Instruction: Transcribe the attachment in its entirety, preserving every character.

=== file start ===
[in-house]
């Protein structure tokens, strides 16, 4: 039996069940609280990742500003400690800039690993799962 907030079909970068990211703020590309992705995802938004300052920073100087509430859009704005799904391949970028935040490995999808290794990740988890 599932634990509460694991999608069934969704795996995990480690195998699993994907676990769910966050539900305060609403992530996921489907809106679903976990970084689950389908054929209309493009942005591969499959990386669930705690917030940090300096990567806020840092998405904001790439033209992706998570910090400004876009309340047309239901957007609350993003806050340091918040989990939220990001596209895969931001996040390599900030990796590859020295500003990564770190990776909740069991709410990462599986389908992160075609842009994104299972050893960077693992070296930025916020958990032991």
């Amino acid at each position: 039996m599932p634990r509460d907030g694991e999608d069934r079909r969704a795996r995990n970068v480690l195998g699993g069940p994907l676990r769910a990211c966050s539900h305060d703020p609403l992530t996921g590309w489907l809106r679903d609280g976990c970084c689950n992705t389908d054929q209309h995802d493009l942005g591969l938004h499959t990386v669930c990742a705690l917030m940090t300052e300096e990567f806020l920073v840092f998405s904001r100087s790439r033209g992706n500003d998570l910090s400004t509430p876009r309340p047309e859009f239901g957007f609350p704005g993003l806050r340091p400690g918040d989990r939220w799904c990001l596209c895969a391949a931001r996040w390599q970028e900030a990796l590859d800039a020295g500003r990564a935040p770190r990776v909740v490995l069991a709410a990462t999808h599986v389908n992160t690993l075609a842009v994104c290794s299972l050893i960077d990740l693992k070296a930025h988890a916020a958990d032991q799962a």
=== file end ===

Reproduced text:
[in-house]
């Protein structure tokens, strides 16, 4: 039996069940609280990742500003400690800039690993799962 907030079909970068990211703020590309992705995802938004300052920073100087509430859009704005799904391949970028935040490995999808290794990740988890 599932634990509460694991999608069934969704795996995990480690195998699993994907676990769910966050539900305060609403992530996921489907809106679903976990970084689950389908054929209309493009942005591969499959990386669930705690917030940090300096990567806020840092998405904001790439033209992706998570910090400004876009309340047309239901957007609350993003806050340091918040989990939220990001596209895969931001996040390599900030990796590859020295500003990564770190990776909740069991709410990462599986389908992160075609842009994104299972050893960077693992070296930025916020958990032991």
């Amino acid at each position: 039996m599932p634990r509460d907030g694991e999608d069934r079909r969704a795996r995990n970068v480690l195998g699993g069940p994907l676990r769910a990211c966050s539900h305060d703020p609403l992530t996921g590309w489907l809106r679903d609280g976990c970084c689950n992705t389908d054929q209309h995802d493009l942005g591969l938004h499959t990386v669930c990742a705690l917030m940090t300052e300096e990567f806020l920073v840092f998405s904001r100087s790439r033209g992706n500003d998570l910090s400004t509430p876009r309340p047309e859009f239901g957007f609350p704005g993003l806050r340091p400690g918040d989990r939220w799904c990001l596209c895969a391949a931001r996040w390599q970028e900030a990796l590859d800039a020295g500003r990564a935040p770190r990776v909740v490995l069991a709410a990462t999808h599986v389908n992160t690993l075609a842009v994104c290794s299972l050893i960077d990740l693992k070296a930025h988890a916020a958990d032991q799962a």